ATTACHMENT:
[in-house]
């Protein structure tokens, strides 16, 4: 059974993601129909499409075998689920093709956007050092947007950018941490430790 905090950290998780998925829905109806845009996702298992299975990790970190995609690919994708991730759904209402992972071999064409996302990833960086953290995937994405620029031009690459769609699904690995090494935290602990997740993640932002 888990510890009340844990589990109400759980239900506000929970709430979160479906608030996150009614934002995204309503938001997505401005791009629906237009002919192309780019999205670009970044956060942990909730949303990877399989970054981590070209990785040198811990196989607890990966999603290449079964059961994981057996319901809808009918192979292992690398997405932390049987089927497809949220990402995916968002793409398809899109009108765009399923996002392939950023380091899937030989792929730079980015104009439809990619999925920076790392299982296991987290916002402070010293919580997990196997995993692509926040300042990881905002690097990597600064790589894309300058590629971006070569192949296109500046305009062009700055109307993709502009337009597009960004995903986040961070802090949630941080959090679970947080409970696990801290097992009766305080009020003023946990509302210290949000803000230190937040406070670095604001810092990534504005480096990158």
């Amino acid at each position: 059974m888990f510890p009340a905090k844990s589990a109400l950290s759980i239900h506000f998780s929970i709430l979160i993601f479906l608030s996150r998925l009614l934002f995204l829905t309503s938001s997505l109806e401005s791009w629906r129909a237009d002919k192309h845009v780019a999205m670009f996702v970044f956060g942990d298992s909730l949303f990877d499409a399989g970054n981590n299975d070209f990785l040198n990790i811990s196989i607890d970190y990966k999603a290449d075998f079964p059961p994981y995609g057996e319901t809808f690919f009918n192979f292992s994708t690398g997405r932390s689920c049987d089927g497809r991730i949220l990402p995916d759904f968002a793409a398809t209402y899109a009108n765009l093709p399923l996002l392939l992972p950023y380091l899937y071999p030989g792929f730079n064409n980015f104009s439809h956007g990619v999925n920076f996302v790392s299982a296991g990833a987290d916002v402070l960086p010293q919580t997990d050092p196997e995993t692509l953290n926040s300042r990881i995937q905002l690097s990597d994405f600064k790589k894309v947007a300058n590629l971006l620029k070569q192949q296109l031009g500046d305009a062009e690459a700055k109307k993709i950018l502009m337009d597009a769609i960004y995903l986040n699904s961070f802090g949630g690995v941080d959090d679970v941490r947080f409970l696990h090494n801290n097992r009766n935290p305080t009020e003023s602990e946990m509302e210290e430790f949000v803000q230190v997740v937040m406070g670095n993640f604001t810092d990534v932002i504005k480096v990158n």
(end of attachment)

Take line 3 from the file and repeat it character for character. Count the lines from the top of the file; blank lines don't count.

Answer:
């Amino acid at each position: 059974m888990f510890p009340a905090k844990s589990a109400l950290s759980i239900h506000f998780s929970i709430l979160i993601f479906l608030s996150r998925l009614l934002f995204l829905t309503s938001s997505l109806e401005s791009w629906r129909a237009d002919k192309h845009v780019a999205m670009f996702v970044f956060g942990d298992s909730l949303f990877d499409a399989g970054n981590n299975d070209f990785l040198n990790i811990s196989i607890d970190y990966k999603a290449d075998f079964p059961p994981y995609g057996e319901t809808f690919f009918n192979f292992s994708t690398g997405r932390s689920c049987d089927g497809r991730i949220l990402p995916d759904f968002a793409a398809t209402y899109a009108n765009l093709p399923l996002l392939l992972p950023y380091l899937y071999p030989g792929f730079n064409n980015f104009s439809h956007g990619v999925n920076f996302v790392s299982a296991g990833a987290d916002v402070l960086p010293q919580t997990d050092p196997e995993t692509l953290n926040s300042r990881i995937q905002l690097s990597d994405f600064k790589k894309v947007a300058n590629l971006l620029k070569q192949q296109l031009g500046d305009a062009e690459a700055k109307k993709i950018l502009m337009d597009a769609i960004y995903l986040n699904s961070f802090g949630g690995v941080d959090d679970v941490r947080f409970l696990h090494n801290n097992r009766n935290p305080t009020e003023s602990e946990m509302e210290e430790f949000v803000q230190v997740v937040m406070g670095n993640f604001t810092d990534v932002i504005k480096v990158n």